Incidents of “Spiking” increase in the UK and beyond

In the UK, incidents of spiking women in bars and nightclubs have led to a recent boycott by women across the country. Girls Night In is a series of protests in cities and towns to raise awareness about the issue and to urge bars and nightclubs to take greater preventative measures to protect young women. 

Spiking is when another drug or more alcohol is added to a person’s drink without them knowing. As a result, victims sometimes become unconscious or can even die. The perpetrator of the spiking may use spiking to later assault them when they are unconscious or less aware of their surroundings and able to fight back. Depending on what the drink was spiked with, it may be impossible to taste or smell the difference after a drink was spiked.

One of the reasons the issue has been raised in the UK is that some spikings have appeared to have occurred by needle injection. According to NBC News, over the past few months, UK police have reported substantial increases in the number of needle injections at bars, nightclubs and house parties in many college towns across the country. Women have reported waking up with no memory of the night and finding bruises from the spiking injections. Pictures of women with bruised arms from these injections have also circulated on social media, raising awareness of this pressing issue. Although most of the reported incidences have been from bars or nightclubs, spiking at house parties has also been seen as a growing problem by police.

As a result, young women and college students have begun the Girls Night In campaign, a boycott of bars and nightclubs in order to advocate for greater protections for women. According to the BBC, a goal of the boycott is to send the message that women won’t support businesses that don’t take steps to ensure their safety. 

Although spiking is illegal and has consequences, according to the BBC, many women who have reported these incidents have seen very little action taken by police and nightlife venues. Additionally, since many victims who were spiked experienced memory loss, it is hard to file a report on the situation. Some protections women have been advocating include having instant drink spiking test kits available at bars and for clubs to have bouncers and other staff members better trained in caring for victims as opposed to just removing them from the club. 

According to the charity Drinkaware, ways to protect yourself include never leaving a drink unattended, never accepting a drink for a stranger and sticking with a group of friends to watch out for one another. However, even after taking precautions, spiking can still occur. The organization also recommends that if you or a friend has been spiked to alert a staff member at the venue immediately, to call for an ambulance if necessary and to make sure there is a safe way for them to get home.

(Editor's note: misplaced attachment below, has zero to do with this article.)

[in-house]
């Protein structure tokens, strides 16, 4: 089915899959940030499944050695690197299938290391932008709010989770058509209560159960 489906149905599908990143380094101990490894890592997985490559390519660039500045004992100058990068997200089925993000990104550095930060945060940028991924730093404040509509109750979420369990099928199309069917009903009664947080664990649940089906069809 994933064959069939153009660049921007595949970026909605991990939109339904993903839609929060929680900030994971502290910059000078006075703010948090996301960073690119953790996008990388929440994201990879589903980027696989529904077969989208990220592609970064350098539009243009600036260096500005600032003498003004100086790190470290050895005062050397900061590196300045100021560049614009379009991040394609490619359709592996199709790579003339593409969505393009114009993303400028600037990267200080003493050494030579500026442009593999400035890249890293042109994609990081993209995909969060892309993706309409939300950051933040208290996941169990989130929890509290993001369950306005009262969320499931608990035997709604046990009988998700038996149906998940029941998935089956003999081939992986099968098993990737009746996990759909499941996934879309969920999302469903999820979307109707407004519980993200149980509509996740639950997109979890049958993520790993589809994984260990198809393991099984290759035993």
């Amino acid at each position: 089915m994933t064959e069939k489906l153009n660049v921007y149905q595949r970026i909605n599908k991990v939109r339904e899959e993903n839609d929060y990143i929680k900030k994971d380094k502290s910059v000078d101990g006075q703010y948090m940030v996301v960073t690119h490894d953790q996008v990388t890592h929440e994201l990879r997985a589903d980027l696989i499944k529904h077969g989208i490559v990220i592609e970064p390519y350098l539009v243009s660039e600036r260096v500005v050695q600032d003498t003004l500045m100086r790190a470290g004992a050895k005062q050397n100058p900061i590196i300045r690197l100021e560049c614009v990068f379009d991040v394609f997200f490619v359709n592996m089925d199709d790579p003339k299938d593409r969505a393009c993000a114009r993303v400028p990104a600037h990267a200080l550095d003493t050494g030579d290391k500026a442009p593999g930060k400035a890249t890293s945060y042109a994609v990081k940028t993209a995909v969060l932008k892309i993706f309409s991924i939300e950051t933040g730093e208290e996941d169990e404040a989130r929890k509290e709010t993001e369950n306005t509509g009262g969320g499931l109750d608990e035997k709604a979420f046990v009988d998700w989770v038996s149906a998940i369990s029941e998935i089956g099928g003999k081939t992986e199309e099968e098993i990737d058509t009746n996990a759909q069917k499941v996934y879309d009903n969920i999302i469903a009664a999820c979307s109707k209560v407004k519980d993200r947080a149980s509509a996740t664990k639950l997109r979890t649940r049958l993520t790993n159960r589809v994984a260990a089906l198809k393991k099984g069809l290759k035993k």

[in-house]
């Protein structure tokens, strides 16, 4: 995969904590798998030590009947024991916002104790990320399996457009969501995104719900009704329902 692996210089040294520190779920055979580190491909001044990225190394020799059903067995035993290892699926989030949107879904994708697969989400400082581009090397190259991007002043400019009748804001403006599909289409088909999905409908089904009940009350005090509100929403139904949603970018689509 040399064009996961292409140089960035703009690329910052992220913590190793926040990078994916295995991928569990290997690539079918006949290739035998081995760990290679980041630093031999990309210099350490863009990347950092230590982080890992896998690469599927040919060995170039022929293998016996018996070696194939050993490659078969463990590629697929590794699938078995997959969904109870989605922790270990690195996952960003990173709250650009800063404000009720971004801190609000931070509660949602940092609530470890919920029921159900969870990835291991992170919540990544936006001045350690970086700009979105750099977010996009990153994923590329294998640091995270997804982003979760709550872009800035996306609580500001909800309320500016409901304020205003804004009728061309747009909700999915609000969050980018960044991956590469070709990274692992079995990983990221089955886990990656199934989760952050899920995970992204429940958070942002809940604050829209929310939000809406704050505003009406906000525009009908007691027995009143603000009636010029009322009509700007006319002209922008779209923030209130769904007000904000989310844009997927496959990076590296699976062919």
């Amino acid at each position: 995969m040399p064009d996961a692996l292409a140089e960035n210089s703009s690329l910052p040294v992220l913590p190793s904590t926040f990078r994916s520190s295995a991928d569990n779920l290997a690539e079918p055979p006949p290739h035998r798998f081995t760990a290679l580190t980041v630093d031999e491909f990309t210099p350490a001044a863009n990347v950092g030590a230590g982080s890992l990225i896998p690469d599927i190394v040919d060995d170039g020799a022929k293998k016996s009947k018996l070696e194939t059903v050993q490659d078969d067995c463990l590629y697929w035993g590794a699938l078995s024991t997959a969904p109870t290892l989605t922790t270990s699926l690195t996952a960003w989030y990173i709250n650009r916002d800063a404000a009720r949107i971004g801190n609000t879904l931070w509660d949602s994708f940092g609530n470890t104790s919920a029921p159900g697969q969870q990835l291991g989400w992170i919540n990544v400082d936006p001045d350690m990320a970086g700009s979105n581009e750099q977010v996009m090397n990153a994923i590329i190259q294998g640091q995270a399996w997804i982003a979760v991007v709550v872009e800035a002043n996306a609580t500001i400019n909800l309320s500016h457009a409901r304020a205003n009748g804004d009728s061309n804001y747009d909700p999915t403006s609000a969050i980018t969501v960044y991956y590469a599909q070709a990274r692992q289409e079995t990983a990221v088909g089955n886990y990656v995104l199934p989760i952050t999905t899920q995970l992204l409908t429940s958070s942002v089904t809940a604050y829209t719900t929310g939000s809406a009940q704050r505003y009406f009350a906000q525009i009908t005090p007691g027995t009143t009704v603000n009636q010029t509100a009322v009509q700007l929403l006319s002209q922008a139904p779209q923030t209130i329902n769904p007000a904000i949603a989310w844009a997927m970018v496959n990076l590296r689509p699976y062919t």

The issue has contributed to the increased awareness of violence against women in the UK. After the tragic deaths of Sabina Nessa and Sarah Everard, many women are calling for greater protections for women and for cultural changes in how women are treated. A major criticism of advice from police and of the Girl’s Night In campaign is how it places the burden on safety on women and victims. Violence against women has been considered an epidemic in recent months, and activists have criticized legislators and police for their slow or minimal action. Additionally, advocates are hoping to challenge the culture of victim-blaming in these scenarios.

These attacks and the impact they have on young people, specifically college-age students at bars, nightclubs and house parties have been a strong reminder for Hope College students of the impact of violence against women in the community. Similar incidents have occurred on Hope’s campus, not just at bars, but also at dorm and house parties. However, protests such as Girls Night In offer inspiration for positive social change and conversation on the impacts of violence against women.

Claire Dwyer ('24) is a current Co-Editor-in-Chief of The Anchor. Joining as a News Writer fall of a freshman year, she has enjoyed the opportunity to connect with the campus community through journalism!

'Incidents of “Spiking” increase in the UK and beyond' has no comments

Be the first to comment this post!

Would you like to share your thoughts?

Your email address will not be published.